A public holiday today for ANZAC Day remembrance. The best way to describe ANZAC Day is that it's a bit like Memorial Day in the USA. Its a day of remembrance for ex Servicemen and women , particularly those who have given their lives in the Service of their country, whether in times of war or during so call police actions and peace-keeping operations.
It started out as a March on 25 April 1916, a year to the day since Australians, British, French, and Indian troops landed at Gallipoli in Turkey, in a hare-brained Churchillian plan to storm the Dardanelles, take Constantinople/Istanbul, relieve the pressure on the Russians by attacking Germany from its Eastern and southern flanks and supposedly to shorten the war (World War 1).
The operation was basically a failure, and the troops, those who survived were evacuated in December 1915, sent to Egypt to regroup and await re-inforcements and then be sent headlong into the killing fields of France and Belgium.
The March by service personnel in London in 1916 was eventually replicated throuhout the length and breadth of Australia, and New Zealand, and each year in various parts of the world there are remembrance services for service personnel who have served Australia since that time.
Another part of the remembrance services is the Dawn Service. It was dawn on 25/4/1916 when the original ANZAC landings took place, and in the 1920's a couple of ex servicemen on their way home from a night of celebration stopped at the Cenotaph in Martin Place in Sydney, where they saw a lady laying a wreath in remembrance of a loved one. They stayed with her for a while, told their mates about it, and like topsy, it grew every year. This morning their would have been about 20,000 plus at the Dawn Service in Sydney, with similar numbers in other capital citys and obviously smaller numbrs in country towns and regional areas. The march itself attracts hundreds of thousands of spectactors with most of the city blocked to traffic, and spectactors lining city blocks from very early in the morning. The march usually kicks off about 9am and its after 1pm before the last group have passed the saluting dais.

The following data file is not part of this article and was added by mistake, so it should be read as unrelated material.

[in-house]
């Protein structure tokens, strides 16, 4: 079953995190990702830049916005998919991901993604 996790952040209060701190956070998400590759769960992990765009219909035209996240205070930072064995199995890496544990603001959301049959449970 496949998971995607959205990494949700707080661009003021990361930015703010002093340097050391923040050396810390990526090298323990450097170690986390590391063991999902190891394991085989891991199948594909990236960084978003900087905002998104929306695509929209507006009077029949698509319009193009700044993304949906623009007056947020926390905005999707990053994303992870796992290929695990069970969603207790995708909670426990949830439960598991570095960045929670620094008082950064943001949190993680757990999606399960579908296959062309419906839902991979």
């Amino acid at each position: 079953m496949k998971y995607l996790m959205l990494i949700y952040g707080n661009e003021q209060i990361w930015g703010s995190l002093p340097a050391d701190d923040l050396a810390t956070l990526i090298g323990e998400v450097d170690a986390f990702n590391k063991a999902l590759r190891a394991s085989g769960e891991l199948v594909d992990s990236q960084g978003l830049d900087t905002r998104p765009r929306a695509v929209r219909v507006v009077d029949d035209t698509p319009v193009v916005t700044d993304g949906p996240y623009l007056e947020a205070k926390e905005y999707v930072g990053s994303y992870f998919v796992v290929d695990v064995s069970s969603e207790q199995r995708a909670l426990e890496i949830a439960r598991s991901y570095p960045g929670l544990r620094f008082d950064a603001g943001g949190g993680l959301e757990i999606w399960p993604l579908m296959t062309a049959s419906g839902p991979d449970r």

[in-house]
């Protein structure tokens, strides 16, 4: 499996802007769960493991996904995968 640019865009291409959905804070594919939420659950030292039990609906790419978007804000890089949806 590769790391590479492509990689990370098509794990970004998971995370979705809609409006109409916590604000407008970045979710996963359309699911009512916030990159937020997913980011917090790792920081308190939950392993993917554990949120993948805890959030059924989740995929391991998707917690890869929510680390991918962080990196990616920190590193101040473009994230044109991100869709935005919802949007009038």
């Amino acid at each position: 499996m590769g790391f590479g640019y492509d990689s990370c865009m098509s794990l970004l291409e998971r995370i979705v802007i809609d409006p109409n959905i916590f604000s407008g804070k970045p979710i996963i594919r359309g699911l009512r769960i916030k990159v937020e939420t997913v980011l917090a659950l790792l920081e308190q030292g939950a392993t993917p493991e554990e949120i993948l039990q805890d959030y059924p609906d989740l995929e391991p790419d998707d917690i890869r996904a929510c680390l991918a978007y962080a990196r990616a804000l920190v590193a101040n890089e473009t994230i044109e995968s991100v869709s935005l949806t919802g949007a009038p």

"They Shall Grow Not Old, as we that are left Grow Old, Age Shall Not Weary Them, Nor the Years Condemn. At the Going Down of the Sun, and In the Morning, We Will Remember Them. Lest We Forget.